Palo Alto Networks To Launch Its Own LLM ‘In The Coming Year’: CEO Nikesh Arora
The cybersecurity vendor sees ‘significant opportunity’ around bringing generative AI to its offerings, including through developing a proprietary large language model, Arora said Tuesday.
Palo Alto Networks is developing its own proprietary large language model (LLM) as the cybersecurity giant looks to capitalize on generative AI technology in a number of ways, CEO Nikesh Arora said Tuesday.
The company plans to launch the LLM “in the coming year,” and ultimately sees “significant opportunity as we begin to embed generative AI into our products and workflows,” Arora said during the company’s quarterly call with analysts.
Arora made the comments as Palo Alto Networks disclosed quarterly earnings results Tuesday that surpassed analyst expectations, even in spite of the challenging economic environment. Growth in areas including its secure access service edge platform, Prisma SASE — as well as with its AI-driven security operations platform, Cortex XSIAM (extended security intelligence and automation management) — helped to drive the results, according to the Santa Clara, Calif.-based company.
On the whole, Palo Alto Networks reported $1.72 billion in revenue for its fiscal third quarter of 2023, ended April 30, up 24 percent year-over-year. That was just above the consensus estimate from Wall Street analysts for the quarter.
On earnings, the company reported non-GAAP net income of $1.10 per diluted share for its fiscal Q3, beating the 93 cents per share that had been expected by analysts. Palo Alto Networks’ stock price rose 3.75 percent in after-hours trading Tuesday, to $196.85 a share. The company also raised its guidance for revenue and profits in its fiscal 2023.
Generative AI Opportunities
Numerous times during the quarterly call Tuesday, the topic turned to artificial intelligence — and specifically to the potential for generative AI, a technology that has only seen mainstream usage since late last year following the release of OpenAI’s hugely popular ChatGPT.
During his prepared remarks, Arora said that generative AI will boost Palo Alto Networks in at least three major ways, including by helping the company “improve our core, under-the-hood detection and prevention efficacy” within its product portfolio.
The company also plans to utilize generative AI to provide a “more intuitive and natural language-driven experience within our products,” he said.
Additionally, Palo Alto Networks plans to drive “significant efficiency in our own processes and operations” using the technology, Arora said.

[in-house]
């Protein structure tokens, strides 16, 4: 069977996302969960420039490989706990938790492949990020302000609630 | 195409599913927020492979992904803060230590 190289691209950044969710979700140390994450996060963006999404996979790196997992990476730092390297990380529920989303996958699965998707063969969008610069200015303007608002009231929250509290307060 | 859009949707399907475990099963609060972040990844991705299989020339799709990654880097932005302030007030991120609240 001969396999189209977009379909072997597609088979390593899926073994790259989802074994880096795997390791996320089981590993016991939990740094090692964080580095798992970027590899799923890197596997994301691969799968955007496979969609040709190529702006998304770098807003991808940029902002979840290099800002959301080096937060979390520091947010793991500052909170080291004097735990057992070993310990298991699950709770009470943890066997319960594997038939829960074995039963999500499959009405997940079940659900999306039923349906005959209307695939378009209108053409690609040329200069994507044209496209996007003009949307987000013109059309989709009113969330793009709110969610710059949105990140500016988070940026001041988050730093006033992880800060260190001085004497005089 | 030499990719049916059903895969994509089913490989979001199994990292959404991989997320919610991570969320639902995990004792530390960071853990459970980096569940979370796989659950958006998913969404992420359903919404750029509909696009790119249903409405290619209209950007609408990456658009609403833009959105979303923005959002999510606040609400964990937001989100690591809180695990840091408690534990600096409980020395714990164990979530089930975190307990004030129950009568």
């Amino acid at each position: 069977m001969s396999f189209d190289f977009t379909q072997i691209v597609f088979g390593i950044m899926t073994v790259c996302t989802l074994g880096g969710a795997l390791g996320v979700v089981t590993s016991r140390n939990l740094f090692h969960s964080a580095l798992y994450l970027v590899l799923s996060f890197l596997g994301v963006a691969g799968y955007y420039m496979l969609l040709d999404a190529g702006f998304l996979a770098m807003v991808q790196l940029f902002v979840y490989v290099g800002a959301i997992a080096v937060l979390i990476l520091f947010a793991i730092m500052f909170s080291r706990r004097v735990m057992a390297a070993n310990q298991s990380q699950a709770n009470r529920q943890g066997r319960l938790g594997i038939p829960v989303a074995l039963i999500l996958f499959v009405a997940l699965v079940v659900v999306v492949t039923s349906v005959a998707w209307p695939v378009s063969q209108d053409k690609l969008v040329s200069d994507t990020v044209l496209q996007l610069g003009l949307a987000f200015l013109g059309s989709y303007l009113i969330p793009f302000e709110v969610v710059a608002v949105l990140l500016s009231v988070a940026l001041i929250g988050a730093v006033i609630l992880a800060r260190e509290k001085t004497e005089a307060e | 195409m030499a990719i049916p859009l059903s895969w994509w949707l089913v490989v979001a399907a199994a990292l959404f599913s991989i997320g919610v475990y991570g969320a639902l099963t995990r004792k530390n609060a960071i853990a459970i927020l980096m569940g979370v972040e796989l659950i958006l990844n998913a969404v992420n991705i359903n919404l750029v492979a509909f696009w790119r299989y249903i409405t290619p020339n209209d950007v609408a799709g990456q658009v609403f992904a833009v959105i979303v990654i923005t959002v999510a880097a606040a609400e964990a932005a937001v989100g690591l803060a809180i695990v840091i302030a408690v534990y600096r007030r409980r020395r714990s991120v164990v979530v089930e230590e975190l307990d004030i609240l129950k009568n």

“We intend to deploy a proprietary Palo Alto Networks security LLM in the coming year, and are actively pursuing multiple efforts to realize these three outcomes,” he said.
Arora’s remarks follow recent comments on the topic by Palo Alto Networks CPO Lee Klarich, who said in an interview with CRN that the company’s use of generative AI will go far beyond what we’ve seen so far in cybersecurity.
“I think that right now, what you’re seeing is a very superficial application of [generative AI] — which is interesting for demos, but it doesn’t necessarily solve the real hard problems,” Klarich told CRN. “That is where the real value will come in. What we’re doing is looking at, what are those hard problems we want to go solve? How do we architecturally approach that and leverage these new AI technologies to help us get there?”
During the quarterly call Tuesday, Klarich said that generative AI technology offers “tremendous promise,” particularly when it comes to “being able to help guide product adoption, product usage, [and] to help enhance security capabilities and to drive greater efficiencies across the business.”
So far, Palo Alto Networks has not been among the cybersecurity vendors to rush out generative AI capabilities powered by existing LLMs such as OpenAI’s GPT-4 — despite the company’s heavy focus on using AI/ML in its products over the years.
Data, Scale Are Key
Arora contended during the call Tuesday that generative AI will offer a disproportionate advantage to organizations that are large and that have significant amounts of data, both of which apply to Palo Alto Networks.
“If you’re in the security business, it definitely helps if you have the largest data lake in the world of security data. So from that perspective, I think [generative AI] favors the people who have a lot of data already as part of their strategy — and [that] have built a business on the back of a data-led strategy,” he said. All in all, “it favors companies which have tremendous amounts of data.”
And for large businesses — such as those with significant customer support operations, for instance — there is a clear benefit from making a big investment into generative AI technology, Arora said.
“I can go spend $30, $40, $50 million deploying an LLM and saving half my cost,” he said. “If you’re running a small company and your entire cost is $50 million, it probably doesn’t behoove you to go out and create an LLM-based generative AI project [that will] take away $20 million of cost.”
In other words, “I think it also benefits [organizations] of scale, who are able to drive efficiencies using generative AI across the enterprise, allowing them to grow their business much faster with limited resources,” Arora said.